Luxury personal exercise company Peloton got close to generating a billion dollars in the 12 months to end of June this year, turning over $915m.
That figure is revealed in a new prospectus SEC filing which signals Peloton’s imminent IPO – and it’s a document which also presents some intriguing information for the music industry.
Peloton sells stationary exercise bikes upon which users can stream videos of real-time spinning classes… complete with music playlists.
Not everyone, however, is happy with what Peloton pays for this music: in March, the National Music Publishers Association announced that it was suing New York-based Peloton for up to $150m in damages for “using [songwriters’] work without their permission or fair compensation”.
Now we know exactly what that compensation amounts to: according to Peloton’s S-1 filing, it paid $2.8m in “normal and recurring royalty expenses” to music rightsholders in its last fiscal year, up on the $1.0m paid out in the prior 12 months.
However, the company also paid an additional $16.4m to rightsholders in FY2019 for what it calls “recorded content costs for past use” – essentially, sweetheart bonuses handed to music rightsholders that specifically protect Peloton from facing legal action for any alleged historical use of copyrighted material.
In standard royalty payments ($2.8m), then, Peloton paid out just 0.3% of its annual revenues last year to music rightsholders.
However, added together with the $16.4m in “content costs for past use”, this figure ($19.2m) represented 2.1% of Peloton’s total revenues in the 12 months.
Who, exactly, is accepting these “past use” checks? Try the major music rights-holders (and/or their competitors).
Looking closer at the NMPA‘s lawsuit against Peloton, initially filed in March, shows it’s only undersigned by a handful of indie publishers, including Downtown, ole, Big Deal, peermusic, Reservoir, Round Hill, the Royalty Network and Ultra International Music Publishing.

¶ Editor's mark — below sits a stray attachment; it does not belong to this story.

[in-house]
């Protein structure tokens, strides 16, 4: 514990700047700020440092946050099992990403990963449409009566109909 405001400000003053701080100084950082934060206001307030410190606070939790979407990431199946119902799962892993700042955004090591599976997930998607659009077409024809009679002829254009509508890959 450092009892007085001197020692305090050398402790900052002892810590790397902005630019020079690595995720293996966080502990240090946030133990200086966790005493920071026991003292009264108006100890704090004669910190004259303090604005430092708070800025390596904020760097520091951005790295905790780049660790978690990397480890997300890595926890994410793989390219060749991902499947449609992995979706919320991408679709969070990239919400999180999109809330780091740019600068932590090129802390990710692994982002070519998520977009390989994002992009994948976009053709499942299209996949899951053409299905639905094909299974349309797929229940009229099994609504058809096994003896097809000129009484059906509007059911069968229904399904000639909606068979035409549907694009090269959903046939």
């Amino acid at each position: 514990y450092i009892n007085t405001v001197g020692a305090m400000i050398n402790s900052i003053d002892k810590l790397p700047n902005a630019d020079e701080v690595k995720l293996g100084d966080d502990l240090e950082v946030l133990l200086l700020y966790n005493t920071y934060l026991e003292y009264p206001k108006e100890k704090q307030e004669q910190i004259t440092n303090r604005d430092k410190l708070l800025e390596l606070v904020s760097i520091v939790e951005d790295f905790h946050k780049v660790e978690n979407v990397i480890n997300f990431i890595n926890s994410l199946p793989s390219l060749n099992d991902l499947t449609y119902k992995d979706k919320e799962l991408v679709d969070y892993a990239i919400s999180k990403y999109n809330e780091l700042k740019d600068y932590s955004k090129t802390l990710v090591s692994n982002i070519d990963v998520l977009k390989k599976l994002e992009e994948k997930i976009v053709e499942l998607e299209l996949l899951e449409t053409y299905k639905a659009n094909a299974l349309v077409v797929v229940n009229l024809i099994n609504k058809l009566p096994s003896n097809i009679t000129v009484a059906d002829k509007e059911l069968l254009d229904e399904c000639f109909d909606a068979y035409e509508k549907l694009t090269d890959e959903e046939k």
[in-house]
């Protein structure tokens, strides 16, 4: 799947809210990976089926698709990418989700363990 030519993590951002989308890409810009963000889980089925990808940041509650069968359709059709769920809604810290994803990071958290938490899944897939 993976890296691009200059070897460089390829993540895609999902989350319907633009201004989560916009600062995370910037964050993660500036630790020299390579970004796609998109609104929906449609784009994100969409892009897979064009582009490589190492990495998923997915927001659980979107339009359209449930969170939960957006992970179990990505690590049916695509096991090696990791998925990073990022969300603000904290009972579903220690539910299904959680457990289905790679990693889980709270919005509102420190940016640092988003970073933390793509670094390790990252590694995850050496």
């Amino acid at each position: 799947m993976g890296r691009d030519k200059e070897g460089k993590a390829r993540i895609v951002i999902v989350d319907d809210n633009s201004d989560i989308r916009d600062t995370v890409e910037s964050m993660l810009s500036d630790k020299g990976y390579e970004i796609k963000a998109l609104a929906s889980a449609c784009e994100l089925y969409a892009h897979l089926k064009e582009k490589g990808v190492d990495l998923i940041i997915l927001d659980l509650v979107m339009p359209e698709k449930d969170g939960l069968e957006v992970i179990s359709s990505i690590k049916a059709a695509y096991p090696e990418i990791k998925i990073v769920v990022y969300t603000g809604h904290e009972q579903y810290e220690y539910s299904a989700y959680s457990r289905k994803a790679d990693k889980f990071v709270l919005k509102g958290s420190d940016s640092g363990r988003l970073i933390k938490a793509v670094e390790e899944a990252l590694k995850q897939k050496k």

Additional names joined the lawsuit in May, namely: Greensleeves Publishing., Me Gusta Music, Raleigh Music Publishing, STB Music and TuneCore.
The NMPA alleges that Peloton has used hit songs recorded by the likes of Drake, Lady Gaga, Justin Timberlake and more.
Peloton directly addresses the NMPA’s lawsuit in its filing, estimating that its costs due to a judgement or a settlement in the case may range from $4m to $11m – a long way off the $150m sought by the NMPA and its associate publishers.
“Amounts accrued for this matter… are not considered material to the company’s financial position,” says Peloton in its filing, “and the company continues to vigorously defend its position in the aforementioned outstanding matter and assess its legal position.”
Peloton has also filed a counter-claim against the NMPA, alleging that the music trade org “coordinated to collectively negotiate licenses in violation of antitrust laws”. (The NMPA, unsurprisingly, is seeking to have this counter-claim thrown out.)
Where did Peloton’s $915m in revenues come from? As noted by Music Ally, some $719.2m (78.6%) of Peloton’s revenues in FY2019 were derived from selling its bikes and treadmills; $181.1m (19.8%) of the sales came from subscriptions.
The firm has to date sold around 577,000 devices, which, when you consider that its bikes retail for $2,000-plus, represents a significant sum.
Some 92% of these subscribers (around 531,000 people) are fully fledged subscribers, according to Peloton, paying – in terms of a standard subscription price – $39 each per month.
Despite its $915m revenues, Peloton posted a net loss of $195.6m in FY2019, widening on a net loss of $47.9m in the prior year.
Peloton, which was founded in 2012, hopes to raise $500m from its IPO, and plans to trade on the NASDAQ under the ticker PTON.
In the filing, Peloton acknowledges: “Given the high level of content concentration in the music industry, the market power of a few licensors, and the lack of transparent ownership information for compositions, we may be unable to license a large amount of music or the music of certain popular artists and our business, financial condition, and operating results could be materially harmed.”Music Business Worldwide